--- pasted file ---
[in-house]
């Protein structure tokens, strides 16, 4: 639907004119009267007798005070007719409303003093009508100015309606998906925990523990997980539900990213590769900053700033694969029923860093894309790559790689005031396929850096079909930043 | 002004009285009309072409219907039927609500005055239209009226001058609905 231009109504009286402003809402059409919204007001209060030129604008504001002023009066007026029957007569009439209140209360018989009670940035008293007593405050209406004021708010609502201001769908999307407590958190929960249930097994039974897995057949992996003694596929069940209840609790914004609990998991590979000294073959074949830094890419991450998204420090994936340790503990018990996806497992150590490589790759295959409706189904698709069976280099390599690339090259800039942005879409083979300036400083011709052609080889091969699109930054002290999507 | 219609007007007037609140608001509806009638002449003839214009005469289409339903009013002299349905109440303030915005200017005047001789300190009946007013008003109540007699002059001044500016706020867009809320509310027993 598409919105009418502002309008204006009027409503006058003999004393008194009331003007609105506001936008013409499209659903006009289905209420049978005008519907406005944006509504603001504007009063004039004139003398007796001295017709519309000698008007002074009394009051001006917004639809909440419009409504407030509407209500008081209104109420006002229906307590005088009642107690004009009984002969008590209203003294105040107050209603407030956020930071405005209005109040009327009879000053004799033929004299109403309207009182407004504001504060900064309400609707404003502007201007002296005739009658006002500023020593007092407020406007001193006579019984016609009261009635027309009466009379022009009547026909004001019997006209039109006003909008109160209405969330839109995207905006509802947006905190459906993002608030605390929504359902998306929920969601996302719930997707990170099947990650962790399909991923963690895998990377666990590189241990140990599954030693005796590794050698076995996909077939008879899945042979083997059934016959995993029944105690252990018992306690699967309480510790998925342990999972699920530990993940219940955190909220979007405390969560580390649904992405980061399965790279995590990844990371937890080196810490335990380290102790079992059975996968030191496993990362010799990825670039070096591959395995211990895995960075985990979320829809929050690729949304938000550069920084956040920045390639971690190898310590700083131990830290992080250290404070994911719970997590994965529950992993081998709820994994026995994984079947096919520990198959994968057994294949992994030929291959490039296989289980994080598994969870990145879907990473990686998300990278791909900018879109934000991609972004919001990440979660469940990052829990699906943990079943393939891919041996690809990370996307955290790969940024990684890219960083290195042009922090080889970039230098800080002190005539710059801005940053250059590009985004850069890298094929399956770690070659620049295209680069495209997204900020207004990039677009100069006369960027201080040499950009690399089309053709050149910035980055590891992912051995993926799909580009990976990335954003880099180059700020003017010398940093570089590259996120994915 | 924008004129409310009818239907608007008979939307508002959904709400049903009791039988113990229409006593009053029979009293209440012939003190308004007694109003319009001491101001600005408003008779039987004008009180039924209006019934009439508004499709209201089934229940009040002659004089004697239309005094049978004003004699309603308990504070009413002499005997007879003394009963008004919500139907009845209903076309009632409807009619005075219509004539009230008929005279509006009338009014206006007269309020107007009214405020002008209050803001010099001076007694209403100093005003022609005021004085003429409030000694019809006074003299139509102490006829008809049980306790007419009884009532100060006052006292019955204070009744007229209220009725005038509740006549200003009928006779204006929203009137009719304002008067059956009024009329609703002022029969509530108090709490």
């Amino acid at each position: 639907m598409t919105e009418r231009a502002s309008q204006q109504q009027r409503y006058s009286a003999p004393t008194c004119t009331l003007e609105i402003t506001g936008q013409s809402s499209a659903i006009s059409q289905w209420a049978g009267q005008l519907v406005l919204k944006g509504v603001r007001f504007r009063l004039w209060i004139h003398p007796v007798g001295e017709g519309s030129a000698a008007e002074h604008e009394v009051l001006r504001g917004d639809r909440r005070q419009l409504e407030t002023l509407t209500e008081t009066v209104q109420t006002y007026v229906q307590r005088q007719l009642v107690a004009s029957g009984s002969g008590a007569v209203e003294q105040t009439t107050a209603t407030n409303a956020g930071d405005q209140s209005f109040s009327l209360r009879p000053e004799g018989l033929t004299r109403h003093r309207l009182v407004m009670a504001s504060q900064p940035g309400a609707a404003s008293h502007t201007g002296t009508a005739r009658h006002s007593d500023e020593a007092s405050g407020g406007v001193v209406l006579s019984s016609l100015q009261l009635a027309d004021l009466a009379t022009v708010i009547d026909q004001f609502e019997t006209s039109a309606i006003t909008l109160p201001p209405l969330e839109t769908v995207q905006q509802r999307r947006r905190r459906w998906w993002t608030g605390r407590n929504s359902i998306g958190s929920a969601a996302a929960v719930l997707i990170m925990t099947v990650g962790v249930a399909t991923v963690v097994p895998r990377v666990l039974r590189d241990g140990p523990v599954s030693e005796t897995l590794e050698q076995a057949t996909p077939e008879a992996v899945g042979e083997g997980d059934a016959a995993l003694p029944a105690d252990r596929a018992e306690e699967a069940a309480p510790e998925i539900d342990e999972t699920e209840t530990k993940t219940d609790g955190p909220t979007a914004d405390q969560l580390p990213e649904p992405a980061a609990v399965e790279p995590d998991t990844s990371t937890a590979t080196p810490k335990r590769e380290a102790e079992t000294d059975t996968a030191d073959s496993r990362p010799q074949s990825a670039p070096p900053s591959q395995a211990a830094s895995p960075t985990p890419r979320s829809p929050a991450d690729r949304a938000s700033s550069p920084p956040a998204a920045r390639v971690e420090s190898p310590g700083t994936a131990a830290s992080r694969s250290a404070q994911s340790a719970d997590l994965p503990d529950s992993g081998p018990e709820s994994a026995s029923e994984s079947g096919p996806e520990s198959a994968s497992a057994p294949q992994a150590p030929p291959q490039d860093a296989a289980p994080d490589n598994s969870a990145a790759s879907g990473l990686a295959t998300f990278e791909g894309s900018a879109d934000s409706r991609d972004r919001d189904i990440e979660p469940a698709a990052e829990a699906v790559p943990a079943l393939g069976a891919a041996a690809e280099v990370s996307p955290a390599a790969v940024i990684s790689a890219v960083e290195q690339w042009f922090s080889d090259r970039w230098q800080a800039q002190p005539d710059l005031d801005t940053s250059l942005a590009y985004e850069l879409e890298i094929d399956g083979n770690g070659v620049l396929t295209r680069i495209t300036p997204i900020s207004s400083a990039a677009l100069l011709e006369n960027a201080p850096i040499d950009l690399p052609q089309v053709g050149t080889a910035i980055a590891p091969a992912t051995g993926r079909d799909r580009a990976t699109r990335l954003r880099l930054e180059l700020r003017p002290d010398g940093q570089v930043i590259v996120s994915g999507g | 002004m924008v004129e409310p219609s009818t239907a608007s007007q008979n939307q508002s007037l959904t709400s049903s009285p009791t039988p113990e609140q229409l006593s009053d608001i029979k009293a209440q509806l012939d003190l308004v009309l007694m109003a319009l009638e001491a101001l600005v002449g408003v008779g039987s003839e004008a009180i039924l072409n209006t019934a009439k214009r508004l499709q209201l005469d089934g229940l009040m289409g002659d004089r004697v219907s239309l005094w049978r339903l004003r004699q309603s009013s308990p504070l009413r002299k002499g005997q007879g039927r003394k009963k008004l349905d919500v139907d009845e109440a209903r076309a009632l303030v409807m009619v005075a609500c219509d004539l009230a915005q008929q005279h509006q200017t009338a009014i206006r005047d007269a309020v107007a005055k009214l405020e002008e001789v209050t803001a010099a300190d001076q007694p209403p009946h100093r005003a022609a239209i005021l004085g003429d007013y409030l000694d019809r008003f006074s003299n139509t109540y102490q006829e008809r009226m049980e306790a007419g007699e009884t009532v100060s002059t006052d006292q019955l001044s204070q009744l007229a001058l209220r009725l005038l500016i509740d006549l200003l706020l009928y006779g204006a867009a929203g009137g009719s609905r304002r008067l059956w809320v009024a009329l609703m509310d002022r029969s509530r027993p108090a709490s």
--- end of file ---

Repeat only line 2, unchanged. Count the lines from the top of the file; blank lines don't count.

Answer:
């Protein structure tokens, strides 16, 4: 639907004119009267007798005070007719409303003093009508100015309606998906925990523990997980539900990213590769900053700033694969029923860093894309790559790689005031396929850096079909930043 | 002004009285009309072409219907039927609500005055239209009226001058609905 231009109504009286402003809402059409919204007001209060030129604008504001002023009066007026029957007569009439209140209360018989009670940035008293007593405050209406004021708010609502201001769908999307407590958190929960249930097994039974897995057949992996003694596929069940209840609790914004609990998991590979000294073959074949830094890419991450998204420090994936340790503990018990996806497992150590490589790759295959409706189904698709069976280099390599690339090259800039942005879409083979300036400083011709052609080889091969699109930054002290999507 | 219609007007007037609140608001509806009638002449003839214009005469289409339903009013002299349905109440303030915005200017005047001789300190009946007013008003109540007699002059001044500016706020867009809320509310027993 598409919105009418502002309008204006009027409503006058003999004393008194009331003007609105506001936008013409499209659903006009289905209420049978005008519907406005944006509504603001504007009063004039004139003398007796001295017709519309000698008007002074009394009051001006917004639809909440419009409504407030509407209500008081209104109420006002229906307590005088009642107690004009009984002969008590209203003294105040107050209603407030956020930071405005209005109040009327009879000053004799033929004299109403309207009182407004504001504060900064309400609707404003502007201007002296005739009658006002500023020593007092407020406007001193006579019984016609009261009635027309009466009379022009009547026909004001019997006209039109006003909008109160209405969330839109995207905006509802947006905190459906993002608030605390929504359902998306929920969601996302719930997707990170099947990650962790399909991923963690895998990377666990590189241990140990599954030693005796590794050698076995996909077939008879899945042979083997059934016959995993029944105690252990018992306690699967309480510790998925342990999972699920530990993940219940955190909220979007405390969560580390649904992405980061399965790279995590990844990371937890080196810490335990380290102790079992059975996968030191496993990362010799990825670039070096591959395995211990895995960075985990979320829809929050690729949304938000550069920084956040920045390639971690190898310590700083131990830290992080250290404070994911719970997590994965529950992993081998709820994994026995994984079947096919520990198959994968057994294949992994030929291959490039296989289980994080598994969870990145879907990473990686998300990278791909900018879109934000991609972004919001990440979660469940990052829990699906943990079943393939891919041996690809990370996307955290790969940024990684890219960083290195042009922090080889970039230098800080002190005539710059801005940053250059590009985004850069890298094929399956770690070659620049295209680069495209997204900020207004990039677009100069006369960027201080040499950009690399089309053709050149910035980055590891992912051995993926799909580009990976990335954003880099180059700020003017010398940093570089590259996120994915 | 924008004129409310009818239907608007008979939307508002959904709400049903009791039988113990229409006593009053029979009293209440012939003190308004007694109003319009001491101001600005408003008779039987004008009180039924209006019934009439508004499709209201089934229940009040002659004089004697239309005094049978004003004699309603308990504070009413002499005997007879003394009963008004919500139907009845209903076309009632409807009619005075219509004539009230008929005279509006009338009014206006007269309020107007009214405020002008209050803001010099001076007694209403100093005003022609005021004085003429409030000694019809006074003299139509102490006829008809049980306790007419009884009532100060006052006292019955204070009744007229209220009725005038509740006549200003009928006779204006929203009137009719304002008067059956009024009329609703002022029969509530108090709490």